The children empathetically portrayed in Flight of the Puffin demonstrate courage and strength as they remain faithful to who they are. In this emotional book, Braden movingly underscores the simple truth that everyone needs love, companionship and acceptance.

Ann Braden’s second middle grade novel, Flight of the Puffin, depicts how impactful it can be for a young person to feel ‘gotten’ by someone.

When 13-year-old Olivia climbs aboard her aunt and uncle’s RV with her prized camera and her 16-year-old sister, Ruth, she’s both excited and trepidatious. She has two big plans for this trip: first, to dig up a time capsule that she and Ruth buried in California before moving away three years ago; and second, to surprise Ruth by revisiting the places where they took photos together during their cross-country move to Tennessee, photos of them having a blast and doing the silly things sisters do, before Ruth started sliding into what Olivia has dubbed “The Pit,” a difficult and ongoing experience with depression. 

Although Ruth has changed since their last trip together, Olivia is still optimistic about her plans. After all, “who wouldn’t be excited about a cross-country road trip in an RV? Digging up buried treasure? And exploring pirate ships?” Ruth, for one. She’s acting distant, hooked up to her old iPod at all times, her energy and enthusiasm lagging. Olivia feels responsible for her older sister, and she tries everything to pull Ruth out of “The Pit.” As they travel across the country, Olivia struggles to understand that she can’t take responsibility for her sister’s mental health or happiness.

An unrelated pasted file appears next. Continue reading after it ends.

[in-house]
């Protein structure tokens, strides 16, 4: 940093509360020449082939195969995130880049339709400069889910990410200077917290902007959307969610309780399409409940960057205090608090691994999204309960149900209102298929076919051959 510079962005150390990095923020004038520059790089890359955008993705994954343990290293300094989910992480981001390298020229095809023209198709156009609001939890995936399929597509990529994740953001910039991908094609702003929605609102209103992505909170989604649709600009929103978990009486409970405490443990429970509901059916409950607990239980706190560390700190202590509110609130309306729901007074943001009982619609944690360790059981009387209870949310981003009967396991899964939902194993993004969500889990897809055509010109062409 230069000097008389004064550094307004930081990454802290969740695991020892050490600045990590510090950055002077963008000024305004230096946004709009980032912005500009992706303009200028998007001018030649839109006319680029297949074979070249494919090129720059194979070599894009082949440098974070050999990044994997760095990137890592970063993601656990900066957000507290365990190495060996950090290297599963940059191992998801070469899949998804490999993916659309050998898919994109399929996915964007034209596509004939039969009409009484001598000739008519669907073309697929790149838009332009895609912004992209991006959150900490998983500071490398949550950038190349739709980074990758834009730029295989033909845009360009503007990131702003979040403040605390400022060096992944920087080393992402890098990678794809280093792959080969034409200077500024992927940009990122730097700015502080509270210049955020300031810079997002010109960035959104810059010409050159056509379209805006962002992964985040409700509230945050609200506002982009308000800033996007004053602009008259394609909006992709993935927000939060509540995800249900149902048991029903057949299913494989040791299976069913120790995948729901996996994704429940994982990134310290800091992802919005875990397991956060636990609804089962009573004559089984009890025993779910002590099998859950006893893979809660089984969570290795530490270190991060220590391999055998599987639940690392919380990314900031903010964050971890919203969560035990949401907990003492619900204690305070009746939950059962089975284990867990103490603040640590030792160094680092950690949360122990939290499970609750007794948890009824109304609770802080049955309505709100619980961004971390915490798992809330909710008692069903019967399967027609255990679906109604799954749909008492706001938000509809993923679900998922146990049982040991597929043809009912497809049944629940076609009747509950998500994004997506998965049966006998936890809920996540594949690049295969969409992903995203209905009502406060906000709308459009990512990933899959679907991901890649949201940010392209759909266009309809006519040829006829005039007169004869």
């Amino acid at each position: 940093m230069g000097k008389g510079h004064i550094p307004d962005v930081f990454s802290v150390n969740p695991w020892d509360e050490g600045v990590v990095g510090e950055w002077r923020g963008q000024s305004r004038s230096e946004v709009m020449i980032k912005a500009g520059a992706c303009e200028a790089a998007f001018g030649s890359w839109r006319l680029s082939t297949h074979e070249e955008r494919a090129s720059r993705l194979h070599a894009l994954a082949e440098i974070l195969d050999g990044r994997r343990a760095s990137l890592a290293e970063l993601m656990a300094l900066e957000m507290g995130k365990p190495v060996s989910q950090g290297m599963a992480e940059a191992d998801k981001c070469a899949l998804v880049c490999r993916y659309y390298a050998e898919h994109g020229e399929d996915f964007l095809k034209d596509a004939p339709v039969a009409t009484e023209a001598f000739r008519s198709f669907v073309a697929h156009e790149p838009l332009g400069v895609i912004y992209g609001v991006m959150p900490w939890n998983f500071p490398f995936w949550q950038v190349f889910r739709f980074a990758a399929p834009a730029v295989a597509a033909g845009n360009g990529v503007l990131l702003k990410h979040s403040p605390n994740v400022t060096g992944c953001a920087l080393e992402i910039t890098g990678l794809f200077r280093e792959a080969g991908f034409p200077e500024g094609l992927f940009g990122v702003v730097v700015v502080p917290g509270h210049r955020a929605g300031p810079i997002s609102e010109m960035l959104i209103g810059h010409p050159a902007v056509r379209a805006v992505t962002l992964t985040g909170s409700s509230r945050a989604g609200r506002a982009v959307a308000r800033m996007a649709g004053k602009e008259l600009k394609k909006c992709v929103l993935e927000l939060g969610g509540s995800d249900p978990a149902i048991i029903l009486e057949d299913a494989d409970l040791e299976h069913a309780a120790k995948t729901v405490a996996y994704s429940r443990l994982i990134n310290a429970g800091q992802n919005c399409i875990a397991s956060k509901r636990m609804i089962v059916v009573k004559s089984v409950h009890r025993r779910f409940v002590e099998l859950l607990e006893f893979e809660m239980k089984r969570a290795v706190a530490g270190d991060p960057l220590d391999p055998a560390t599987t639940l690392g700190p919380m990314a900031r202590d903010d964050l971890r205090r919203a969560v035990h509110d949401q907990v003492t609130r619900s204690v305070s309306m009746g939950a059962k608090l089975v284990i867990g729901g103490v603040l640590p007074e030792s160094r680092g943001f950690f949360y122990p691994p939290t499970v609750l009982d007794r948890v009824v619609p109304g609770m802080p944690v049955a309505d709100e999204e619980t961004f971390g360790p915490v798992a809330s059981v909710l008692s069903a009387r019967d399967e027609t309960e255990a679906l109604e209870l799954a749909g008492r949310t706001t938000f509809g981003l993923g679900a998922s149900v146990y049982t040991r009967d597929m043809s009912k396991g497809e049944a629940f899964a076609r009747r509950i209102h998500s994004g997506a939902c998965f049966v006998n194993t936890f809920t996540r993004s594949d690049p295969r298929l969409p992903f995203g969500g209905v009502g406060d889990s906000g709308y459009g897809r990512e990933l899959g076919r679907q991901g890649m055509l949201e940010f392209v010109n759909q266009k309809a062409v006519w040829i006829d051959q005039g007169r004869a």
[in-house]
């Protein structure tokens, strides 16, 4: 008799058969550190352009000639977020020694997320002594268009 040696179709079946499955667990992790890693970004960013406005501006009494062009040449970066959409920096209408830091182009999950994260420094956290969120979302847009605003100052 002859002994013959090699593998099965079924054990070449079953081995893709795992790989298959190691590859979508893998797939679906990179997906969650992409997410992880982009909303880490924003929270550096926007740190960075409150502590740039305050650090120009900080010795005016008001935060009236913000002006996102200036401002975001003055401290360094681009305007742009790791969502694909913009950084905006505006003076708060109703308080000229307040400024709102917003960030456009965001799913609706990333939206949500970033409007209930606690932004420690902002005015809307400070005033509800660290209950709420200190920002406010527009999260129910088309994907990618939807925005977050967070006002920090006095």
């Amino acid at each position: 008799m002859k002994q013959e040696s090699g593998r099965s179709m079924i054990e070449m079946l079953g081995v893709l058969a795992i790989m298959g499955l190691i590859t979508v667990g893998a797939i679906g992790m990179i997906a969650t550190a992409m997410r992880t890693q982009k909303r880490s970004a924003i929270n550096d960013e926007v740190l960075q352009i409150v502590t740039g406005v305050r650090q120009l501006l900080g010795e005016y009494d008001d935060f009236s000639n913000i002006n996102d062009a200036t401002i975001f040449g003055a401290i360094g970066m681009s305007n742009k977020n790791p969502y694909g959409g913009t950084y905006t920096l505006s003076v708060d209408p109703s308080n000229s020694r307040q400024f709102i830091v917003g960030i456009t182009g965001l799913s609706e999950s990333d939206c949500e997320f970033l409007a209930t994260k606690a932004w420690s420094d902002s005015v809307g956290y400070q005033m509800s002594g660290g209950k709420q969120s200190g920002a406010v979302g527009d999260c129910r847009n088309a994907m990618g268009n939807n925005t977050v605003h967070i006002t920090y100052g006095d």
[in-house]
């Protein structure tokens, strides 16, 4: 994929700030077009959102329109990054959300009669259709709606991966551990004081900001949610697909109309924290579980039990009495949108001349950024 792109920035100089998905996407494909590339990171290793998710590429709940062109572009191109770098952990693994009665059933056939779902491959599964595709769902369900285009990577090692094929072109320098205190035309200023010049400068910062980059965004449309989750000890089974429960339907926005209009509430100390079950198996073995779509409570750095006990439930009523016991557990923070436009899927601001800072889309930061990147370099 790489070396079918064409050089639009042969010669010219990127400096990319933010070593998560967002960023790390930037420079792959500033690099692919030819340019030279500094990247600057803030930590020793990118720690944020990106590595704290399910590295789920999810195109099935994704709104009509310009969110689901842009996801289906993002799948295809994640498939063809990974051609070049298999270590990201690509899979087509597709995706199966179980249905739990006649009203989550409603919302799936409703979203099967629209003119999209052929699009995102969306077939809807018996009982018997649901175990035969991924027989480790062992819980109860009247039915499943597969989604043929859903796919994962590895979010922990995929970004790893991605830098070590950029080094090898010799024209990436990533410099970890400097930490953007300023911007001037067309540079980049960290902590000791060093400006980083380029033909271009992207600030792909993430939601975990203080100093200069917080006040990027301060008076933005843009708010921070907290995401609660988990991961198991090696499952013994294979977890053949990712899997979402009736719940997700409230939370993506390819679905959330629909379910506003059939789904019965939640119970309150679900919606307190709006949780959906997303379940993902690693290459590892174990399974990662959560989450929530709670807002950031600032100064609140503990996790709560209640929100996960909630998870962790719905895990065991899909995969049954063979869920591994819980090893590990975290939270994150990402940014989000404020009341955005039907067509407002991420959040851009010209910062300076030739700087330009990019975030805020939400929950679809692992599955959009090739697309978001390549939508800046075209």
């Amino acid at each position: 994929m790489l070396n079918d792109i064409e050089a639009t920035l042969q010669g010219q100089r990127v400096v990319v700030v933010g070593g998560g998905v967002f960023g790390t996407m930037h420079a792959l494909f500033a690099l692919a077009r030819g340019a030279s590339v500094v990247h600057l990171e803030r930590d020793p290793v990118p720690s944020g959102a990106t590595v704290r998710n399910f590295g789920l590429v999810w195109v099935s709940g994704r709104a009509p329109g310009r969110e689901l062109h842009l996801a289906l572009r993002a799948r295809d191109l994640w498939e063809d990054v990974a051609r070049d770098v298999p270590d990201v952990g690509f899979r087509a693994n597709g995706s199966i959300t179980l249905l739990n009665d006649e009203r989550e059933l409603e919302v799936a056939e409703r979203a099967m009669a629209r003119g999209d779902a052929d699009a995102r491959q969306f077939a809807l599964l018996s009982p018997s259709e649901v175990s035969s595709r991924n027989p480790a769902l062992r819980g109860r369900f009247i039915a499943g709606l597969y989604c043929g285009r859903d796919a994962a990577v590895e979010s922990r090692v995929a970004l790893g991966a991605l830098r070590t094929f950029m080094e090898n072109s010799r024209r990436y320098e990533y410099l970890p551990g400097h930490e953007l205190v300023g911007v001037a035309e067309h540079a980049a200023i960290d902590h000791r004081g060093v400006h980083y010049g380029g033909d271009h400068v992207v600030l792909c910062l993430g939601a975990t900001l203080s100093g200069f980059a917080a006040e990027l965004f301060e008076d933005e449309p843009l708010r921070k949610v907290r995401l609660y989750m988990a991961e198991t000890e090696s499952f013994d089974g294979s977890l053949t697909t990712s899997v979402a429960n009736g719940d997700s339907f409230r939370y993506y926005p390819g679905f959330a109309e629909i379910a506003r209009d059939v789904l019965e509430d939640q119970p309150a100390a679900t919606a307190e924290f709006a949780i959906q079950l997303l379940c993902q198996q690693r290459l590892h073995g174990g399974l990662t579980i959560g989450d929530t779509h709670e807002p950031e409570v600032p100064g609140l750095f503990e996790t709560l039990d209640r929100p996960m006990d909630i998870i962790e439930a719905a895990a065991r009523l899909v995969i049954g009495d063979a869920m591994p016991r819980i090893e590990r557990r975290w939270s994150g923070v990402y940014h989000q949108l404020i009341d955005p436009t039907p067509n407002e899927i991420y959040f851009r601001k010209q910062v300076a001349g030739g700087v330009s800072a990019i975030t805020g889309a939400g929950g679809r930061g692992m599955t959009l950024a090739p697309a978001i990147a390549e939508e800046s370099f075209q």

Author Sarah Allen’s second book, Breathing Underwater, uses accessible yet lyrical language to depict Olivia’s attempts to recapture the joyful memories she and Ruth shared in the past. Olivia’s first-person perspective sheds light on the swirling mix of love, guilt and responsibility that she feels for her sister. It also allows Allen to sensitively describe what depression looks like when it’s experienced by a young person, as well as the impact it can have on their family. Notably, Allen offers no quick fixes and no saccharine, orchestrated happy ending. Olivia cannot heal her sister, but the girls do find a way forward together in a way that feels authentic and true to who they have each become.

Breathing Underwater is a lovely, important book that will be an especially welcome balm for any young reader who loves someone with mental illness. Olivia’s love for her sister shines through on every page and reinforces what a powerful thing it is to simply be there for someone. 

When 13-year-old Olivia climbs aboard her aunt and uncle’s RV with her prized camera and her 16-year-old sister, Ruth, she’s both excited and trepidatious.

In J.D. Jones’ family, nobody gets a haircut until they turn 9, when they receive a home buzz cut. J.D.’s mom has been busy lately, so J.D. is glad for a chance to spend time with her when she cuts his hair before the first day of third grade. He hopes she can manage a basic fade, but when he looks in the mirror to check out his new hairstyle, what he sees is . . . not good.

J.D. is used to his classmates’ teasing over his hand-me-down clothes, but being mocked for his hair is a new low, so he springs into action. He tries his mom’s hair relaxer, which only makes his hair look worse. Next, he uses the family’s clippers, but not before testing them out on his little brother first.